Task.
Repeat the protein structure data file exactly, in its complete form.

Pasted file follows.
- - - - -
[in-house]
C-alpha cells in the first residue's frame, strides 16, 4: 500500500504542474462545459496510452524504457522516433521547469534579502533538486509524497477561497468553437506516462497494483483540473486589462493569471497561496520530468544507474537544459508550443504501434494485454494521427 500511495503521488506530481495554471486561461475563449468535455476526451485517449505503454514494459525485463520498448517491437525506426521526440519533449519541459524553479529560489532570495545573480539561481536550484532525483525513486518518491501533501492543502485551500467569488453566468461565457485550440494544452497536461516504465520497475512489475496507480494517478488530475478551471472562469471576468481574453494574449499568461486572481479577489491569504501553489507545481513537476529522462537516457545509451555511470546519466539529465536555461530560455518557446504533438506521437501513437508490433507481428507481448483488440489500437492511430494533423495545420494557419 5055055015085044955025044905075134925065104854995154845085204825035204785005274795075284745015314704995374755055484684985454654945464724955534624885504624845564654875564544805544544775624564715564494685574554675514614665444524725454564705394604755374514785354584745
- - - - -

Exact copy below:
[in-house]
C-alpha cells in the first residue's frame, strides 16, 4: 500500500504542474462545459496510452524504457522516433521547469534579502533538486509524497477561497468553437506516462497494483483540473486589462493569471497561496520530468544507474537544459508550443504501434494485454494521427 500511495503521488506530481495554471486561461475563449468535455476526451485517449505503454514494459525485463520498448517491437525506426521526440519533449519541459524553479529560489532570495545573480539561481536550484532525483525513486518518491501533501492543502485551500467569488453566468461565457485550440494544452497536461516504465520497475512489475496507480494517478488530475478551471472562469471576468481574453494574449499568461486572481479577489491569504501553489507545481513537476529522462537516457545509451555511470546519466539529465536555461530560455518557446504533438506521437501513437508490433507481428507481448483488440489500437492511430494533423495545420494557419 5055055015085044955025044905075134925065104854995154845085204825035204785005274795075284745015314704995374755055484684985454654945464724955534624885504624845564654875564544805544544775624564715564494685574554675514614665444524725454564705394604755374514785354584745